Expansion to select doctoral programs has emerged as a new interest of MSU Texas graduates. We are now pursuing approval for not one, but two, doctoral programs. Programs in radiologic sciences and educational leadership would be the first for our university, and the doctoral program in radiologic science would the first of its kind in the United States.
Alongside this change for our graduate endeavors are our undergraduate signature minors to respond to student interests and workforce needs in fields such as cybersecurity, educational design and learning management, musical theater, and organizational psychology to name a few. Such advancements help us stay true to the value we know students receive from our liberal arts foundations; strides in our professional degrees show the quality of this important combination.
Affordability is imperative for our MSU families and no program does more to make a degree available to first-generation students than our Priddy Scholars Program. Middle-income families across the region have benefited from this freedom from the cost of higher education given to our students.
Priddy Scholars do not have to divide their time and attention between the workplace and the classroom, instead single-mindedly pursuing studies, participating in campus events, preparing for leadership and service roles in the community, engaging in international study, and selecting a career. Priddy Scholars stay enrolled at MSU Texas, with 90 percent completing their degrees without interruption. What we are learning from this program is helping us to design programming to help all students be successful and keep all MSU Texas degrees affordable.
Dr. James Owen, Midwestern State University
Local economic activity during December allowed our trade area to conclude 2019 with a favorable performance record in most sectors. Employment statistics have been mostly upbeat for the entire year including the December estimates.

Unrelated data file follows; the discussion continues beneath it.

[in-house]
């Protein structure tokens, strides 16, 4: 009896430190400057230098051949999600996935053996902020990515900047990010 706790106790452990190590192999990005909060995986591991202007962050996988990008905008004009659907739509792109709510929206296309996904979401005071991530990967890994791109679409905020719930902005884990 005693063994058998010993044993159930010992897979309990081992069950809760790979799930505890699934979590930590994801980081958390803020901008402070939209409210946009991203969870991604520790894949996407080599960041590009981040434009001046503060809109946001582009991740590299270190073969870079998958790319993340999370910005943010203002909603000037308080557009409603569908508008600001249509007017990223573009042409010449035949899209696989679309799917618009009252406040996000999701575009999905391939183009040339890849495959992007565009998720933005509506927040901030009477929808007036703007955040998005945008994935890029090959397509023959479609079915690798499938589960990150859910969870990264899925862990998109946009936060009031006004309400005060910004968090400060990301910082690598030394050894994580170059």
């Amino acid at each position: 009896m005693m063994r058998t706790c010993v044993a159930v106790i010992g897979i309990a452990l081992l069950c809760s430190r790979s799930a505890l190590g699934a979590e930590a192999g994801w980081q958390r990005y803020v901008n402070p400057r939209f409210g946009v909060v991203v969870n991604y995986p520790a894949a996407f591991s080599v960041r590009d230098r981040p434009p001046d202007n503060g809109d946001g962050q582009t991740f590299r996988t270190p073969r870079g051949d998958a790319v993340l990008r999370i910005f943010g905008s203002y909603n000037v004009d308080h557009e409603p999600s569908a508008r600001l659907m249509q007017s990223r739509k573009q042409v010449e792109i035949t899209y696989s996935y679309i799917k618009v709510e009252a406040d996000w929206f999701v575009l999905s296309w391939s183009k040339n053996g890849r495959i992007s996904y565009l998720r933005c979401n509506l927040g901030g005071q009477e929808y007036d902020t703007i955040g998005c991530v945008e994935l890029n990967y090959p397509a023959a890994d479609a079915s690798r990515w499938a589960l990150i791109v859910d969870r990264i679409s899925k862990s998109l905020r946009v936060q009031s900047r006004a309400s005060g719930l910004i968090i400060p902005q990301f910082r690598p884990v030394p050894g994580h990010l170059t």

The energy sector continues to search for stability, although oil prices seem to be on an uptrend over the past few months.
Local job numbers seem to have improved in an orderly, but not spectacular, fashion during 2019. Since the beginning of the year, local job numbers have increased by nearly 500 or 0.7 percent.
An impressive aspect of this estimate is that it has exhibited a mostly steady and sustained record. With some interesting prospects as we begin 2020, we may see continued improvement. Our unemployment rate for December continues at 2.9 percent, which is a record or at least near-record low compared to the past several years.
The local construction sector has exhibited some challenges during the year but concluded with an improvement in the number of new home permits issued. The 90 new permits issued during 2019 is 20 percent higher compared to those issued during 2018.
Potentially we will see this number of new permits approach the 100 level during 2020. Past years that have been quite favorable in an economic performance context, new home permits issued have typically exceeded 100 per year.
Comparisons between 2018 and 2019 with respect to the estimated dollar value for all building permits issued have been sort of challenging. During 2018, there seem to have been a rather high dollar estimate while the estimate for permits issued during 2019 are nearly nine percent lower.
For the 2019 calendar year, total tax receipts accruing to Wichita Falls are higher by 3.7 percent.
While local economic performance has been favorable during 2019, the Wichita Falls Economic Index for December remains at 107.9, constant with the months since August.
Presuming the record for 2019 continues into 2020, we may enjoy an index improvement as we work through the first quarter.
Read the full article at Times Record News.